Except for the work of Leonardo Fibonacci (c. 1170–c. 1240), mathematics did not attain the high level reached by the Greeks and Arabs. This may be explained partly by the absence (except for fragments) of the Conics of Apollonius and because the works of Archimedes, translated by william of moerbeke in 1269, were but little used. Fibonacci, however, had studied the best Greek and Arab authors. In a series of important treatises he systematically expounded the Hindu (or Arabic) numerals, used the Fibonacci series (named after him) where each term is equal to the sum of the two preceding terms, and handled difficult algebraic problems, as well as extracting approximative square and cubic roots. He included indeterminate problems of the first and second degree. He was also a capable geometer. No subsequent mathematician before 1500 equaled him in ability. There was, however, a great interest in mathematics; and scholastics argued about its foundations, as, for example, whether lines, planes, and solids were composed of indivisibles or of continuously divisible magnitudes. Infinite convergent and divergent series were widely discussed, and many such series were formulated in both physical and mathematical contexts. For example, Oresme shows the convergence of the series a/n + a/n (1 - 1/n ) + a/n (1 - 1/n)2 + ··· + a/n (1 - 1/n )m + ··· = a; and the divergence of the harmonic series 1 + 1/2 + 1/3 + 1/4 + ··· + 1/n + 1/n + 1 ···.
Medicine and Biology. Medicine received its academic formalization in the medieval universities of western Europe. Galen, Hippocrates, Avicenna, and Rhazès formed the foundation of the medical curriculum. Physicians from the first Western medical school at Salerno helped spread medical learning and influenced developments. A measure of advance is seen in the fact that, while animals only were dissected at Salerno, human dissection, an outgrowth of postmortems, was a regular feature at the University of Bologna from the late 13th century. Human dissection, which had been prohibited since the days of the Roman Empire, focused attention once again on the human body. Bologna became the leading medical school, where, in contrast to Paris, surgery was taught along with medicine. The greatest medieval anatomist was Mondino de' Luzzi, who personally performed dissections and wrote the most widely used anatomical text, the Anathomia. In the 15th century the Branca family of Sicily performed plastic surgery, replacing and repairing noses, lips, and ears. The flesh was taken at first from the face and then from the arm to prevent facial deformity. Of clinical interest were the consilia begun by Taddeo Alderotti (1223-c. 1300) and continued into the 17th century. A consilium was a prominent physician's case history, usually incomplete because it preceded rather than followed treatment. It had a formal basic structure, listing, in order, the ailment and its symptoms, regimen, and prescriptions for drugs and medicines. The many plagues that swept Europe in the 14th and 15th centuries compelled many cities to establish quarantines and other sanitary measures. A great body of literature emerged concerning the plague and its effects.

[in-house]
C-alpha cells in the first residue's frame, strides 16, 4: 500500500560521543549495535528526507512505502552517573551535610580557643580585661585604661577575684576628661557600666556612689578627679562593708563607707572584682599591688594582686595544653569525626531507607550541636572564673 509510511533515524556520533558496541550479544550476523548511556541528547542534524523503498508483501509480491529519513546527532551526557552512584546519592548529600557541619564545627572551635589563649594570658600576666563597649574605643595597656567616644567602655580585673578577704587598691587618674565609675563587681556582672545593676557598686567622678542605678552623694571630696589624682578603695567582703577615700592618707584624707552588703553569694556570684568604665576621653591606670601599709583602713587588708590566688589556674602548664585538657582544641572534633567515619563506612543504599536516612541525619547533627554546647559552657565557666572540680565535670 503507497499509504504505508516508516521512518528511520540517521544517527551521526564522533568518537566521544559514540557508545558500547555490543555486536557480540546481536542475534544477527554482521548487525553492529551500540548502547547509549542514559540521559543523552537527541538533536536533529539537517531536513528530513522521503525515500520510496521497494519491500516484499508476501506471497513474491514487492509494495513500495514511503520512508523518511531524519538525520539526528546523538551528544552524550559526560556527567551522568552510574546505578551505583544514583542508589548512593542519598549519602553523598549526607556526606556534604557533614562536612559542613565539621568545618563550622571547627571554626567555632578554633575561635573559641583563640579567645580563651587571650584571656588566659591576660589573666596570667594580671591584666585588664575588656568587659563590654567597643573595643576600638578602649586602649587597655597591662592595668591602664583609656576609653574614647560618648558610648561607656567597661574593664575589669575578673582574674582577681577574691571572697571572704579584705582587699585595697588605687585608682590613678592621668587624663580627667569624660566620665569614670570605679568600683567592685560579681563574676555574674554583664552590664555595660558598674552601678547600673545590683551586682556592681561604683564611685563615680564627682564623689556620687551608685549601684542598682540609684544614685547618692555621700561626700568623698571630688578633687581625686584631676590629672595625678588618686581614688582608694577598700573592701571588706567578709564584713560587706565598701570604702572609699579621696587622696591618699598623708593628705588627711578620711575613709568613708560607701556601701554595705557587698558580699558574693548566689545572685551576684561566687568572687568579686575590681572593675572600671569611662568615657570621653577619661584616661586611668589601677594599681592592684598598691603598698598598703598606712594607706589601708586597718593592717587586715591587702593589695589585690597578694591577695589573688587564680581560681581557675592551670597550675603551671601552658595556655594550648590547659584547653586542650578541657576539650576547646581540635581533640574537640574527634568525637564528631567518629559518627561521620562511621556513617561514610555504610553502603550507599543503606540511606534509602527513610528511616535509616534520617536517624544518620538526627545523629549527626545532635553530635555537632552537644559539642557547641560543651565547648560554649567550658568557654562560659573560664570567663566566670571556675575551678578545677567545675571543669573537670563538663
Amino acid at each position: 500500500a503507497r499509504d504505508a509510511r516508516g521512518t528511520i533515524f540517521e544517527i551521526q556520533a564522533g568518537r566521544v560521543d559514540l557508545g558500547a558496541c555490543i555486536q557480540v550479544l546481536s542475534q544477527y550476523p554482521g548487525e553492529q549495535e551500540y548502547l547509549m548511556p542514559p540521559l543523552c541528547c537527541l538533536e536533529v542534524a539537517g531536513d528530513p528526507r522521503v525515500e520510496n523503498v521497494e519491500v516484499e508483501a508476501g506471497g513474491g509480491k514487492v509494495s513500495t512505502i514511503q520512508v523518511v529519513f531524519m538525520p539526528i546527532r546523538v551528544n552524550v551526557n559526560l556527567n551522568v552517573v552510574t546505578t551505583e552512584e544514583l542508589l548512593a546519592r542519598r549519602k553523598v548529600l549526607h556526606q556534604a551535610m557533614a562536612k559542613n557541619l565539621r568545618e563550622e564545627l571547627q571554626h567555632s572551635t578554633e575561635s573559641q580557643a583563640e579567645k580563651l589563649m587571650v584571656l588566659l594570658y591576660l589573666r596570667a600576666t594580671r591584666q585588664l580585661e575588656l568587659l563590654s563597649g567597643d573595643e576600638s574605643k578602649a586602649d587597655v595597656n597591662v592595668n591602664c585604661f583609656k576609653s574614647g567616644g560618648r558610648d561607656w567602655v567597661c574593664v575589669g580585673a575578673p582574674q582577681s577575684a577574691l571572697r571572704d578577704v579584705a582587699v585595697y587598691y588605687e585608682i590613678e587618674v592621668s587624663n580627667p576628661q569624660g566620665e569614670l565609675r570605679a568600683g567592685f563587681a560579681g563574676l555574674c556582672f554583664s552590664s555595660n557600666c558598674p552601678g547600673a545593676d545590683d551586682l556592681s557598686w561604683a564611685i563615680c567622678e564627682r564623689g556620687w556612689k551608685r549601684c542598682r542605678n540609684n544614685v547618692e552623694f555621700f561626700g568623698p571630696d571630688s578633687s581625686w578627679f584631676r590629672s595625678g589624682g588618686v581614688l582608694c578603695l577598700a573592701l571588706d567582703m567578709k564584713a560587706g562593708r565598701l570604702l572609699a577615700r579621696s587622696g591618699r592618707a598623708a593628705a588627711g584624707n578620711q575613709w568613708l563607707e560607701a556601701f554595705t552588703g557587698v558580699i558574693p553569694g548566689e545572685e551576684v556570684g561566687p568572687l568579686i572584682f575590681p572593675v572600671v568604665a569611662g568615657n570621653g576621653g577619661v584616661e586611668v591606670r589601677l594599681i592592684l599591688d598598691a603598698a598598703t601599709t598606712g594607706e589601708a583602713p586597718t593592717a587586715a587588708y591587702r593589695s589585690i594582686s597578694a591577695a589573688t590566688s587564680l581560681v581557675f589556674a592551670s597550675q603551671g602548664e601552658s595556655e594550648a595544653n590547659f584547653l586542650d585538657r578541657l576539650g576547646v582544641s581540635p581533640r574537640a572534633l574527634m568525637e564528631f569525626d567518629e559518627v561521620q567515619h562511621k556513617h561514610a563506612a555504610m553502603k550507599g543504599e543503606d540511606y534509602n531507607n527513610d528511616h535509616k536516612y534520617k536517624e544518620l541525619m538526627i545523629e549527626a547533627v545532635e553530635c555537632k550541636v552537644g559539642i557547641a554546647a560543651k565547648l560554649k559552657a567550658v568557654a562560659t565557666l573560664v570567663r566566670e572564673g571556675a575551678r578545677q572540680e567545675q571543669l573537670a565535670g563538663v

In biology some excellent descriptive works appeared in zoology and botany. Emperor frederick ii composed a remarkable treatise on falconry, De arte venandi cum avibus, with brilliant anatomical descriptions of birds. albert the great described animals and plants with considerable accuracy and rejected fanciful stories about certain animals (e.g., the beaver and salamander). Albert also repeated Aristotle's experiment on hen's eggs, tracing the development of the embryo by opening a collection of eggs at various intervals. Albert was perhaps the greatest natural scientist of the 13th century. He is remarkable for the reliance he placed on observation and experiment, and this alone is enough to set him above his contemporaries and many who followed him. More naturalistic representation of plants and animals are found in medieval manuscripts, although the difficulty of reproducing naturalistic drawings prior to the invention of printing prevented widespread standardization of illustrations and hindered the advance of biology. Biological classification schemes tended to follow the general principles laid down by Aristotle.